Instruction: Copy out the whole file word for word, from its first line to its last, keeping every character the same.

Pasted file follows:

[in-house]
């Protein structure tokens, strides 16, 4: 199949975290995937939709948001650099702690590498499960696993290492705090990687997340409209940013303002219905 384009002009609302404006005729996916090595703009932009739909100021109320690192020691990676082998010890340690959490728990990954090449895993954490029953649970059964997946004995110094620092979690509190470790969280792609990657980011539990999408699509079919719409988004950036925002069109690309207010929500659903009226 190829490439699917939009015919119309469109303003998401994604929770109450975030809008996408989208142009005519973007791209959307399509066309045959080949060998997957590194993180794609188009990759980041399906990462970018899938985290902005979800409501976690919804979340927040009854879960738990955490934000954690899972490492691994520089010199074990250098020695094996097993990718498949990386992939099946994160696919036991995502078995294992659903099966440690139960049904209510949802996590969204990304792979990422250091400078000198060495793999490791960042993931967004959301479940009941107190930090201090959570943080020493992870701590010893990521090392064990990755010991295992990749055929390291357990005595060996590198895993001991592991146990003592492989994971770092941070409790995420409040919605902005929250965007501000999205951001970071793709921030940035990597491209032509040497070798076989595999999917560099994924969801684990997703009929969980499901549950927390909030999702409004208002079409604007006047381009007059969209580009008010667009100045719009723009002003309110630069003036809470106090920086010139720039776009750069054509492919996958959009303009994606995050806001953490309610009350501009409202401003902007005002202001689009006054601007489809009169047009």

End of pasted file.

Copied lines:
[in-house]
């Protein structure tokens, strides 16, 4: 199949975290995937939709948001650099702690590498499960696993290492705090990687997340409209940013303002219905 384009002009609302404006005729996916090595703009932009739909100021109320690192020691990676082998010890340690959490728990990954090449895993954490029953649970059964997946004995110094620092979690509190470790969280792609990657980011539990999408699509079919719409988004950036925002069109690309207010929500659903009226 190829490439699917939009015919119309469109303003998401994604929770109450975030809008996408989208142009005519973007791209959307399509066309045959080949060998997957590194993180794609188009990759980041399906990462970018899938985290902005979800409501976690919804979340927040009854879960738990955490934000954690899972490492691994520089010199074990250098020695094996097993990718498949990386992939099946994160696919036991995502078995294992659903099966440690139960049904209510949802996590969204990304792979990422250091400078000198060495793999490791960042993931967004959301479940009941107190930090201090959570943080020493992870701590010893990521090392064990990755010991295992990749055929390291357990005595060996590198895993001991592991146990003592492989994971770092941070409790995420409040919605902005929250965007501000999205951001970071793709921030940035990597491209032509040497070798076989595999999917560099994924969801684990997703009929969980499901549950927390909030999702409004208002079409604007006047381009007059969209580009008010667009100045719009723009002003309110630069003036809470106090920086010139720039776009750069054509492919996958959009303009994606995050806001953490309610009350501009409202401003902007005002202001689009006054601007489809009169047009």